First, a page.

POLITICS
06/30/2018 15:44 EDT | Updated 06/30/2018 16:12 EDT

Ontario Will No Longer Offer Free Prescriptions To Kids With Private Coverage

New provincial health minister Christine Elliott announced the change on Saturday.

The Ontario Ministry of Health in Kingston, Ont.
Lars Hagberg / The Canadian Press
The Ontario Ministry of Health in Kingston, Ont.

TORONTO — Ontario's government will no longer offer free prescriptions to kids and young adults with private coverage, the province's new health minister announced Saturday.

In a news release issued a day after the Progressive Conservative government was sworn in, Christine Elliott said the move follows through on Premier Doug Ford's campaign promise to find cost-cutting measures that don't slash jobs.

"Premier Ford promised the people he would find efficiencies without compromising service or jobs, and we are delivering,'' she said.

Mark Blinch / The Canadian Press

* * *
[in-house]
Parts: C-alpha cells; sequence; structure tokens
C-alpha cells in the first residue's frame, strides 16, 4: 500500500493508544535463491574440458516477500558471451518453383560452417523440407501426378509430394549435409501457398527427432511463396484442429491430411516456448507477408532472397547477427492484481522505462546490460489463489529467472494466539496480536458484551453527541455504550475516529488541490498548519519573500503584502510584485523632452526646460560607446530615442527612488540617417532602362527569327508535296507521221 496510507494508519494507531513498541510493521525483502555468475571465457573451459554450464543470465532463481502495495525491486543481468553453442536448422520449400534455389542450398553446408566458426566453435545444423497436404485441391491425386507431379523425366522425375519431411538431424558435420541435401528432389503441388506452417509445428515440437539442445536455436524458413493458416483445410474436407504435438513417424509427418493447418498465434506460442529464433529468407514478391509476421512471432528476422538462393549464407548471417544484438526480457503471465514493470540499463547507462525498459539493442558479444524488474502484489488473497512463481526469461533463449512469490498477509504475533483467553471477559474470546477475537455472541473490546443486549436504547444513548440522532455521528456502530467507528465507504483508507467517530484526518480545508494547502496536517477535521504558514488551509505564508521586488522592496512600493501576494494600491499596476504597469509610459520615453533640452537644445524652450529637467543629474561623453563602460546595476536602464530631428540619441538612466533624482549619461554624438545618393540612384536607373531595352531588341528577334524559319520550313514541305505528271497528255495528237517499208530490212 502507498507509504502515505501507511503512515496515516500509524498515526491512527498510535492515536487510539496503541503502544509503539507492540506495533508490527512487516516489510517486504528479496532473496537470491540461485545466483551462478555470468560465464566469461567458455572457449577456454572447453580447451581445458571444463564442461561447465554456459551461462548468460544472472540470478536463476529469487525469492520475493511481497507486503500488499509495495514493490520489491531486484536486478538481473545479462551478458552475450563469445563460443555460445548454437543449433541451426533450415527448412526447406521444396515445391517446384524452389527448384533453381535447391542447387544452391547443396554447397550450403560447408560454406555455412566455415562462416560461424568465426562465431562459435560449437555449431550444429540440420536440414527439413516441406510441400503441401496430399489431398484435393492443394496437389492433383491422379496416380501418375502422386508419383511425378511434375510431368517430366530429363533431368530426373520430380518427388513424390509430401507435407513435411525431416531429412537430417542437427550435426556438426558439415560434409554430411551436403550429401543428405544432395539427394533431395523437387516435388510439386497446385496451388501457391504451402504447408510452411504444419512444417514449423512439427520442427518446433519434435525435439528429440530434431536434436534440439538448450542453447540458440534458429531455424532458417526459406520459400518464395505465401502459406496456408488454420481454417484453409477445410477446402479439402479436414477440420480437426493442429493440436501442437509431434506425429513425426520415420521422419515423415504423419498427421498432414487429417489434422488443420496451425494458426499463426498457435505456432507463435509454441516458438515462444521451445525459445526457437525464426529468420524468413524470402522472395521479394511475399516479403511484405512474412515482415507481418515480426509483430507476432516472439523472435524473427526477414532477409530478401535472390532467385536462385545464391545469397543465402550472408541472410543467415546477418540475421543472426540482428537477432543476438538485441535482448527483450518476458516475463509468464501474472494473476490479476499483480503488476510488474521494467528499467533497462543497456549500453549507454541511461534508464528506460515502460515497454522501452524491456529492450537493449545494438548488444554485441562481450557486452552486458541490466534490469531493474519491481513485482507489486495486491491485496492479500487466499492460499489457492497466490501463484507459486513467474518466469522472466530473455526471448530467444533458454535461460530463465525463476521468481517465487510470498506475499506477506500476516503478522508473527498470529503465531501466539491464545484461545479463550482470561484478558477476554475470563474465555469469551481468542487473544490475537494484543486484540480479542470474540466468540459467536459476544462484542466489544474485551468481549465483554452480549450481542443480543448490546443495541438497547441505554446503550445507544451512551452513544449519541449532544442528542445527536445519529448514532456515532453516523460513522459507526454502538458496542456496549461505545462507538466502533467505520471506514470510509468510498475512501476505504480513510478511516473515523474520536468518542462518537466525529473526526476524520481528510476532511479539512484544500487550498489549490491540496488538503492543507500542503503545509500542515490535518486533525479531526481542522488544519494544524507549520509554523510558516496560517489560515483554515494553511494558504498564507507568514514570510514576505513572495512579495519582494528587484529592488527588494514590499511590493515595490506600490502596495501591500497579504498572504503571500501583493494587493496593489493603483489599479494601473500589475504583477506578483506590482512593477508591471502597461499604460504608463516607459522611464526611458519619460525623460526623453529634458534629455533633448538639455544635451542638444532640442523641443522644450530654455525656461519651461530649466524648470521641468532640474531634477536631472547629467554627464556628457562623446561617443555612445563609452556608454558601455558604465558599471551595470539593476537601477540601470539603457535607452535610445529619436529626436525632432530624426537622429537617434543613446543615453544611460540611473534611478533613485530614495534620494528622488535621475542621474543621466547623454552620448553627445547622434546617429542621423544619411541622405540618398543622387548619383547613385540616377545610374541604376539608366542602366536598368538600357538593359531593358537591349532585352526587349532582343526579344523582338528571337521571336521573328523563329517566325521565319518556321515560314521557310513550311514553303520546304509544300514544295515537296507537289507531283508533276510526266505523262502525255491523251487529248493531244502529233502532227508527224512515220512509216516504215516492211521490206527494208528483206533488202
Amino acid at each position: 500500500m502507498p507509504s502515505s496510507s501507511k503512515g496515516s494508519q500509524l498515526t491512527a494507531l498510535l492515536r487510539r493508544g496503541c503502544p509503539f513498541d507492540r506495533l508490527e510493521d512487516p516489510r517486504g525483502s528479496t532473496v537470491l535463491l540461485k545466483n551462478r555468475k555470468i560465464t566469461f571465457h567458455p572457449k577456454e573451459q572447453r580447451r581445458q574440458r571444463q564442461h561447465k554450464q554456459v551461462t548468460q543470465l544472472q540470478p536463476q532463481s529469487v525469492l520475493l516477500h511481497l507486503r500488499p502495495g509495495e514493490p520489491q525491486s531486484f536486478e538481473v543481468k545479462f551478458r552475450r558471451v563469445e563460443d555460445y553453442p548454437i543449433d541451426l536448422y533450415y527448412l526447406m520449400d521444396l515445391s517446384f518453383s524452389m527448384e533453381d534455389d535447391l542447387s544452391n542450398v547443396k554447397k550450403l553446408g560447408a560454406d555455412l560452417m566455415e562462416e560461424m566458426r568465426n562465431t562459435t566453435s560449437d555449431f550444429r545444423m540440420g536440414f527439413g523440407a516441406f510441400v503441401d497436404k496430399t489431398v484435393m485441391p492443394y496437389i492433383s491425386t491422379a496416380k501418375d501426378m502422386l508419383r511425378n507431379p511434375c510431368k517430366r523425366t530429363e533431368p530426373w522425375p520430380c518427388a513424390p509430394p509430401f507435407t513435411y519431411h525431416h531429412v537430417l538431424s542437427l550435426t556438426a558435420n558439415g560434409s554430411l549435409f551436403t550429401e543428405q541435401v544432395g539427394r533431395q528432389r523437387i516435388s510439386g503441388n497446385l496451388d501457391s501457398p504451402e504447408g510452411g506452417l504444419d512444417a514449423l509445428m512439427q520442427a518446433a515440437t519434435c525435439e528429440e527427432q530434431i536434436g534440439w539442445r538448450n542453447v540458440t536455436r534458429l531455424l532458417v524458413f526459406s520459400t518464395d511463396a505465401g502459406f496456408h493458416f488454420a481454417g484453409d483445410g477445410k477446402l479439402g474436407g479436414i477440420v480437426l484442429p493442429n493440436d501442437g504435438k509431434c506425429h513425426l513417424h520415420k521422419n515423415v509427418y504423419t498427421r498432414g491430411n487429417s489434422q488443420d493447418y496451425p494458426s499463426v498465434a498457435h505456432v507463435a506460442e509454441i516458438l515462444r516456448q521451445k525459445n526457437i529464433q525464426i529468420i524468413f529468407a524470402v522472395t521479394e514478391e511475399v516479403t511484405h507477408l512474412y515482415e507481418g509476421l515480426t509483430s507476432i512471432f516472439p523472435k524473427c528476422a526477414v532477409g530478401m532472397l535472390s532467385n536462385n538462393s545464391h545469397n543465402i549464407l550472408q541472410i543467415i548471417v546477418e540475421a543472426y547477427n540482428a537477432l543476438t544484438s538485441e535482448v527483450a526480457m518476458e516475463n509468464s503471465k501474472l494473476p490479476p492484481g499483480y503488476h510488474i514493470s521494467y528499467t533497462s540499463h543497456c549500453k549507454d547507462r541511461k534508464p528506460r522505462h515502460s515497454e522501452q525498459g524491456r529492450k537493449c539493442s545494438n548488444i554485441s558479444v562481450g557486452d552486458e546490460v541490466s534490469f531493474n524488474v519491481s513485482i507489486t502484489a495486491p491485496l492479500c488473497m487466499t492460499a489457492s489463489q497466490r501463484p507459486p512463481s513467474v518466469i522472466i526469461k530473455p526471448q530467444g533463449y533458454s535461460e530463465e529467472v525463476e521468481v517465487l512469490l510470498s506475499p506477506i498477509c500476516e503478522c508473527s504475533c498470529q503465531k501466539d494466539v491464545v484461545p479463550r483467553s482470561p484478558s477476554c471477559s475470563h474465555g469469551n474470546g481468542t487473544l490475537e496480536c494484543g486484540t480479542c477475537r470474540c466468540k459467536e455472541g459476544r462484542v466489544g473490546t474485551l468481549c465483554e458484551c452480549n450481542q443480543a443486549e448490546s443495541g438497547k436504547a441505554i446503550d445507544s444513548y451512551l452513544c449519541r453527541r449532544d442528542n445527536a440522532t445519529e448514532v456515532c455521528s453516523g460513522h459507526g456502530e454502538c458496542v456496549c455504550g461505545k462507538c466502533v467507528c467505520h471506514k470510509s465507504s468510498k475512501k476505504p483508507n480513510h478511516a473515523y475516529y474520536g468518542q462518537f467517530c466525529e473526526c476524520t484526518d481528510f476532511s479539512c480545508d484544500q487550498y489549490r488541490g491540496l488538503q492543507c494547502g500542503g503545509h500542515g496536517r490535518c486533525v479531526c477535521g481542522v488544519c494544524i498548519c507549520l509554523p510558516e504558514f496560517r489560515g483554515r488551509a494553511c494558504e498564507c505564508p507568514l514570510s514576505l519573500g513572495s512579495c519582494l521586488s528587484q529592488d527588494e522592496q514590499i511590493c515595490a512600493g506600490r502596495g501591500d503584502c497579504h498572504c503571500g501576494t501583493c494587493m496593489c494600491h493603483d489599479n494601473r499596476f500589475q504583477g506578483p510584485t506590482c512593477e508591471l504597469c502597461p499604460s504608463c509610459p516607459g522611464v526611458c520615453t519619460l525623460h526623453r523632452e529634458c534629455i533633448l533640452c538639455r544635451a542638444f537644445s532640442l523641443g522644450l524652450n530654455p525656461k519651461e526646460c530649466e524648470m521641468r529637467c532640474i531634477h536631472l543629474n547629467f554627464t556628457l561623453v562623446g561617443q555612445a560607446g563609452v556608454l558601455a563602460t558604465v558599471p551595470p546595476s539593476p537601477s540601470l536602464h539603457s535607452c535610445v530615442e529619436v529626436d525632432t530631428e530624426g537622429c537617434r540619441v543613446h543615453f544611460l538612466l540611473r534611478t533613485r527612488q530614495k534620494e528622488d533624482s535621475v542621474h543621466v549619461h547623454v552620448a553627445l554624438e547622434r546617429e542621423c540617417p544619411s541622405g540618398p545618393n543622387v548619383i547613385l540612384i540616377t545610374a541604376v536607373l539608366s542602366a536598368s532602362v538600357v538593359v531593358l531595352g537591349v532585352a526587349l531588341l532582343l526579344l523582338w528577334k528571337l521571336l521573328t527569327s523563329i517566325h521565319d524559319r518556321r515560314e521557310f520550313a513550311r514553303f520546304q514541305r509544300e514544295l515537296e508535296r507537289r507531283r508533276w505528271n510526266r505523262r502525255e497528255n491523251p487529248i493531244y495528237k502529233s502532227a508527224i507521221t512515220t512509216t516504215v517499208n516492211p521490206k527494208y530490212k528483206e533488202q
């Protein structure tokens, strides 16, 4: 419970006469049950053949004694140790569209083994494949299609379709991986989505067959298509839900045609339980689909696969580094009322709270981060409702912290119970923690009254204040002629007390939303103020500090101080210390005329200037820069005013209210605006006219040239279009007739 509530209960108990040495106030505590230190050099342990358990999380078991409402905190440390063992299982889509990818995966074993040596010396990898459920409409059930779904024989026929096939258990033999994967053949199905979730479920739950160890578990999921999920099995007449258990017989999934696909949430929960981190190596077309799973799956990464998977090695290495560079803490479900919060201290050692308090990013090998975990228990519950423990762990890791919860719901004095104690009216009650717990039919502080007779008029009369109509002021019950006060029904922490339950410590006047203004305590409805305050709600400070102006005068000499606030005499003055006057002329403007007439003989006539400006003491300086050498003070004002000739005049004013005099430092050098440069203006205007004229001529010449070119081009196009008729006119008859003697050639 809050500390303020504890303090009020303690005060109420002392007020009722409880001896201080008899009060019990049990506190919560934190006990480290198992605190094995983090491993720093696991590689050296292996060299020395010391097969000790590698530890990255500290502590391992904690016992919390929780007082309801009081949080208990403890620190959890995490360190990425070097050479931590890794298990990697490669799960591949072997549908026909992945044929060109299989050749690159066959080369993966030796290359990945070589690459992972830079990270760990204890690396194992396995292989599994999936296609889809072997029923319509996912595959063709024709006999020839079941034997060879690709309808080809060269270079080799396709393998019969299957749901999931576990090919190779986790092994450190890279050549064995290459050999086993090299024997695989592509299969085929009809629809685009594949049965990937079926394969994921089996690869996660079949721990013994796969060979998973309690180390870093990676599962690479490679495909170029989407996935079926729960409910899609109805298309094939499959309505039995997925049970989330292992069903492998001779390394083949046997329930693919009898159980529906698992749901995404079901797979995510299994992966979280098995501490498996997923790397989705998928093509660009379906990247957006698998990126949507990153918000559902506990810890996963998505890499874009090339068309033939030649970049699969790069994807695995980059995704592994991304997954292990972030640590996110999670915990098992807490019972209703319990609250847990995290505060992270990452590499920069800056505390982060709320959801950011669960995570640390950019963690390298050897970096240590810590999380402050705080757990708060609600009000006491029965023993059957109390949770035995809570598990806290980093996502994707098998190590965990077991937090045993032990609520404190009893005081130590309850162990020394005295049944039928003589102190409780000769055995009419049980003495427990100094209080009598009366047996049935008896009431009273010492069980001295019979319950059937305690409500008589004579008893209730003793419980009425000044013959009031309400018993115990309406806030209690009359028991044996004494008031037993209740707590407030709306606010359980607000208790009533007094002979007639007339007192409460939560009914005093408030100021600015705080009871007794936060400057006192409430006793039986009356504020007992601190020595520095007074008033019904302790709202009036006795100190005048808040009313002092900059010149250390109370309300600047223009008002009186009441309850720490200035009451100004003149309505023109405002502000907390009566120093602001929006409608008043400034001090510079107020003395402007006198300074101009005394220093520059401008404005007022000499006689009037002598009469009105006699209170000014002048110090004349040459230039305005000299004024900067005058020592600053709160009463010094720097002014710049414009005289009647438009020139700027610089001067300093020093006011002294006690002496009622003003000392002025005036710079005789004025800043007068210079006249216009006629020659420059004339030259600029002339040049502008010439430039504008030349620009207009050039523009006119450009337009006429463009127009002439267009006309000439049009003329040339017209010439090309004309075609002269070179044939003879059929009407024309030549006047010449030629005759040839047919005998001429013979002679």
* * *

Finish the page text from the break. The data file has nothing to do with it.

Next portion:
Health Minister Christine Elliott speaks during a swearing in ceremony at Queen's Park in Toronto on June 29.

Children and youth who are not covered by private benefits will continue to receive their eligible prescriptions for free, the news release said, while those covered by private plans will bill those insurers first and the government second.

The release does not specify when the new system comes into effect, and representatives for Elliott and Ford did not immediately respond to a request for comment.

But Elliott said she looks forward to "working with insurance groups to ensure a smooth transition to this updated system.''

Mark Blinch / The Canadian Press
Cabinet ministers Victor Fedeli and Christine Elliott are present at Doug Ford's swearing in ceremony on June 29.

The announcement comes a day after Elliott was sworn in as minister of health and long-term care as part of the new Progressive Conservative cabinet.

OHIP+, enacted by the previous Liberal government just last year, offered free prescription medication for Ontarians under the age of 25.

It covered the 4,400-plus drugs included in the Ontario Drug Benefit Program, which is used by seniors and those on social assistance.

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